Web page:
Egypt’s NGO case continues to strike a nerve with no one willing to accept responsibility


The mysterious departure of foreign non-governmental organization (NGO) workers facing trial in Egypt has left many questions unanswered with no one claiming responsibility for the decision to lift the travel ban. The NGO case continues to strike a nerve in Egypt’s political and judicial arena as well as the general public.

Egypt imposed travel bans for 43 NGO workers, including 16 Americans, in February on charges of illegally receiving foreign funds and working in the country without licenses.

The travel ban was mysteriously lifted after the trial judges recused themselves last week citing “reasons of discomfort.” A group of 13 foreign NGO workers, including six Americans, left Egypt on a U.S. plane on Feb. 6.

A new panel of judges has been appointed to investigate the charges and the next hearing is scheduled on Thursday.

Heated controversy has dominated the Egyptian political scene since and fingers have been pointed to different parties, including the ruling military council, the political party of the Muslim Brotherhood as well as the government.

Prime Minister Kamal al-Ganzouri on Tuesday said the NGO case was a judicial matter and the government had not intervened.

“By nature, it is very difficult for me to accept any pressure,” he told reporters in Cairo.

International Cooperation Minister Fayza Abul Naga, the public face of the NGO funding case, claims that she did not know that the travel ban on the indicted foreigners had been lifted and that she only found out afterwards, a report by Egypt’s online edition of al-Ahram reported on Tuesday. She said that her ministry was not involved in the decision.

Abul Naga told the first session of the Shura Council (the country’s upper house of parliament) that her reaction to the NGO case was based on her “feeling of responsibility and commitment towards the country.”

The ruling Supreme Council of the Armed Forces (SCAF), meanwhile, has spoken of the strong political relationship between Washington and Cairo.

“The judicial system is the only entity responsible for the foreign funding case and the military council did not impose any decision on them,” a top SCAF general told reporters at a press conference in Cairo on Monday.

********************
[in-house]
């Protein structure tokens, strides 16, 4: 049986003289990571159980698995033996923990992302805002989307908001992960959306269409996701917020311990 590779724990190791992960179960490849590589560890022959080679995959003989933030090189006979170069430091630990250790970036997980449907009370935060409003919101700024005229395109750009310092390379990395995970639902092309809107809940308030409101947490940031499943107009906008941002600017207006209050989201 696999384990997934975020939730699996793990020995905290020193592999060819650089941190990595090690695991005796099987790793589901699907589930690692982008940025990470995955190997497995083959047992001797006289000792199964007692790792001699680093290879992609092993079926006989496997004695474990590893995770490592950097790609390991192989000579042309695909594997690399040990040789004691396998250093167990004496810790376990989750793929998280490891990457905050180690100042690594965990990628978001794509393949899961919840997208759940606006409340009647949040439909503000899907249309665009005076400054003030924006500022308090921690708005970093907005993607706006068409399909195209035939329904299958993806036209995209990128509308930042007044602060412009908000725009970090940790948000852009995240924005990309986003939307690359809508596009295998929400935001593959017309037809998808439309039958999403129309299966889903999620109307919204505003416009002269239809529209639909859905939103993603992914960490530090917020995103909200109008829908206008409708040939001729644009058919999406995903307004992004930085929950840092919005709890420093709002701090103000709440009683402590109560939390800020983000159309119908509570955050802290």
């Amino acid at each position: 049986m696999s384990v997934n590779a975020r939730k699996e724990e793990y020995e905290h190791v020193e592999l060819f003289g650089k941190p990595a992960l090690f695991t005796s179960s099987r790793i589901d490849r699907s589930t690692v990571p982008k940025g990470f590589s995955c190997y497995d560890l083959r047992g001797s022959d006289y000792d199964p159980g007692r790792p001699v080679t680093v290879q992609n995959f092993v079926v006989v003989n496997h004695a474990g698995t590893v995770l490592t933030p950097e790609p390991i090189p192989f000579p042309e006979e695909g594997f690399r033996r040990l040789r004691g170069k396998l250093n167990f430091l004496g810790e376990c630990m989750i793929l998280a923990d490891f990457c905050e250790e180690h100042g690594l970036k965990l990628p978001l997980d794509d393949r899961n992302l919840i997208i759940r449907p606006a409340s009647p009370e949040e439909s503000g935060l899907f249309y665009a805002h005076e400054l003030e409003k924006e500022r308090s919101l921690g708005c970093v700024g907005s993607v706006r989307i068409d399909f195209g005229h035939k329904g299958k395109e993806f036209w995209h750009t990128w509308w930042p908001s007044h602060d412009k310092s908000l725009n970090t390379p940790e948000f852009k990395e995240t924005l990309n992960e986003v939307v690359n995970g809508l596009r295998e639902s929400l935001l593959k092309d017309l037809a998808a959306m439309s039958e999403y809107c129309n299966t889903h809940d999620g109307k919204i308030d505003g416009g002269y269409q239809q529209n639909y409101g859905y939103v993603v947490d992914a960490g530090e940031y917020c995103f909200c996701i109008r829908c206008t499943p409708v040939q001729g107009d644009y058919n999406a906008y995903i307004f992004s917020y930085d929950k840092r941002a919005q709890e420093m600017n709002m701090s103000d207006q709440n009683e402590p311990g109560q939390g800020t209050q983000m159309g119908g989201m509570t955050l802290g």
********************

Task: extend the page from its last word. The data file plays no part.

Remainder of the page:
The Muslim Brotherhood’s Freedom and Justice Party (FJP), which holds a majority in Egypt’s two houses of parliament, has also denied any link to the case.

“We didn’t have anything to do with arresting or letting go of the NGO foreign workers and whatever was published that contradicts this is false,” the party’s Deputy Chairman Khairat al-Shater wrote on his Twitter account according to al-Ahram report.

Shater’s denial contradicts recent statements by U.S. Senator John McCain – Chairman of the International Republican Institute (IRI) that was one of the targeted U.S.- funded organizations operating in Egypt – in which he thanked the group for its role in lifting the travel ban on indicted foreign NGO workers.

“Last week in Cairo, we had meetings with the speaker of Parliament and other newly elected parliamentarians from across the political spectrum, with leaders of the Muslim Brotherhood, and with Field Marshal [Hussein] Tantawi and other members of the Supreme Council of the Armed Forces. These meetings reassured us that people of goodwill in both countries were working diligently to find a positive resolution to the recent crisis,” al-Ahram report quoted McCain as saying.

The Muslim Brotherhood has blamed the government for lifting the travel ban on NGO workers.

Parliamentarian Farid Ismail, who is a member of FJP, insisted on Friday that neither the Brotherhood nor its political party helped lift the travel ban. He called on Ganzouri’s government to resign over the NGO case.

The Justice Ministry, meanwhile, denied having anything to do with lifting the travel ban. “We don’t get involved with judicial powers,” Omar al-Sherif, deputy justice minister for parliamentary affairs, was quoted as saying by al-Ahram report.

The Interior Ministry has denied responsibility as well. “The police has no relation with the departure of foreigners allied with the foreign funding case,” Minister of Interior Mohammed Ibrahim said.

Moreover, Minister of Civil Aviation Hussein Massoud denied responsibility for permitting the U.S. plane, which carried the accused NGO workers back home, to land at Cairo International Airport. He was addressing the Shura Council session when he said that he had no authority on the planes that belong to the United Nations, the diplomatic planes of heads of states and their ministers as well as the military aircrafts, according to Egypt’s Akhbar al-Youm newspaper.

Massoud said that according to international diplomatic agreements, “it was illegal for the airport authorities to prevent the U.S. plane from landing.”

As long as no one claims responsibility for lifting the travel ban, a lot of questions will remain unanswered; thus creating more chaos as time for the presidential polls nears in two months.

(Additional writing by Abeer Tayel)